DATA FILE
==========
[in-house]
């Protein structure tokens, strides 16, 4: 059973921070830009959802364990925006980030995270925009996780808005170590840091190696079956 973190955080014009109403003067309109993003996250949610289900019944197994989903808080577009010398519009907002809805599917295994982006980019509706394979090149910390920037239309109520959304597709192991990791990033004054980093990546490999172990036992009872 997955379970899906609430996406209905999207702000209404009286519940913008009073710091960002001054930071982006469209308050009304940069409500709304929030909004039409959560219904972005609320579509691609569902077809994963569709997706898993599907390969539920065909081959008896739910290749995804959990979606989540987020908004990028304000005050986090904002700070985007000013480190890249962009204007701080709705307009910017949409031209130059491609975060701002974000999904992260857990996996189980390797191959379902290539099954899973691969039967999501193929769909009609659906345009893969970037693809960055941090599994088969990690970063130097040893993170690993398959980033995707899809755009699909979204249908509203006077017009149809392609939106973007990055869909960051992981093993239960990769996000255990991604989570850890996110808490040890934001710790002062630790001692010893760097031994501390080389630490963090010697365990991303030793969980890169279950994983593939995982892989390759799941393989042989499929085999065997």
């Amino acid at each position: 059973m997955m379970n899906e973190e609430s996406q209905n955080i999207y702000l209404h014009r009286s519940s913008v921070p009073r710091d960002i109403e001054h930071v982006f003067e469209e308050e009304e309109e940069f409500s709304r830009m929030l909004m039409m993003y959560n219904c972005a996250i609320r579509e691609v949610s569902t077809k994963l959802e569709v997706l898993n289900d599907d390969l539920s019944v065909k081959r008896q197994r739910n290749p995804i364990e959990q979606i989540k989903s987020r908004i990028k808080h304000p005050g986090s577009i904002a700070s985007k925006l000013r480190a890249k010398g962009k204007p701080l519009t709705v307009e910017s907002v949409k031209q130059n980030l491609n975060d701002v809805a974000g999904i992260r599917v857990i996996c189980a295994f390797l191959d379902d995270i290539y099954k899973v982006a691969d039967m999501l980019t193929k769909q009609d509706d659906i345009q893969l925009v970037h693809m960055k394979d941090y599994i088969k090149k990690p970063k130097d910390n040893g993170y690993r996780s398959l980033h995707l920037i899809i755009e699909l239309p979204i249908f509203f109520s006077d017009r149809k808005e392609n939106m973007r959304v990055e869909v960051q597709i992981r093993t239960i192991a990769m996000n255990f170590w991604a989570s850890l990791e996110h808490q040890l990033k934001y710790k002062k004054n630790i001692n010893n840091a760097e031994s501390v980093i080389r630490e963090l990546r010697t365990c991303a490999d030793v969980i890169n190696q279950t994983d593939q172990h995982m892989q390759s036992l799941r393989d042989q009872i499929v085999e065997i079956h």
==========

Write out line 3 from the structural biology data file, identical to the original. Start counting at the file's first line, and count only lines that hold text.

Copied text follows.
């Amino acid at each position: 059973m997955m379970n899906e973190e609430s996406q209905n955080i999207y702000l209404h014009r009286s519940s913008v921070p009073r710091d960002i109403e001054h930071v982006f003067e469209e308050e009304e309109e940069f409500s709304r830009m929030l909004m039409m993003y959560n219904c972005a996250i609320r579509e691609v949610s569902t077809k994963l959802e569709v997706l898993n289900d599907d390969l539920s019944v065909k081959r008896q197994r739910n290749p995804i364990e959990q979606i989540k989903s987020r908004i990028k808080h304000p005050g986090s577009i904002a700070s985007k925006l000013r480190a890249k010398g962009k204007p701080l519009t709705v307009e910017s907002v949409k031209q130059n980030l491609n975060d701002v809805a974000g999904i992260r599917v857990i996996c189980a295994f390797l191959d379902d995270i290539y099954k899973v982006a691969d039967m999501l980019t193929k769909q009609d509706d659906i345009q893969l925009v970037h693809m960055k394979d941090y599994i088969k090149k990690p970063k130097d910390n040893g993170y690993r996780s398959l980033h995707l920037i899809i755009e699909l239309p979204i249908f509203f109520s006077d017009r149809k808005e392609n939106m973007r959304v990055e869909v960051q597709i992981r093993t239960i192991a990769m996000n255990f170590w991604a989570s850890l990791e996110h808490q040890l990033k934001y710790k002062k004054n630790i001692n010893n840091a760097e031994s501390v980093i080389r630490e963090l990546r010697t365990c991303a490999d030793v969980i890169n190696q279950t994983d593939q172990h995982m892989q390759s036992l799941r393989d042989q009872i499929v085999e065997i079956h």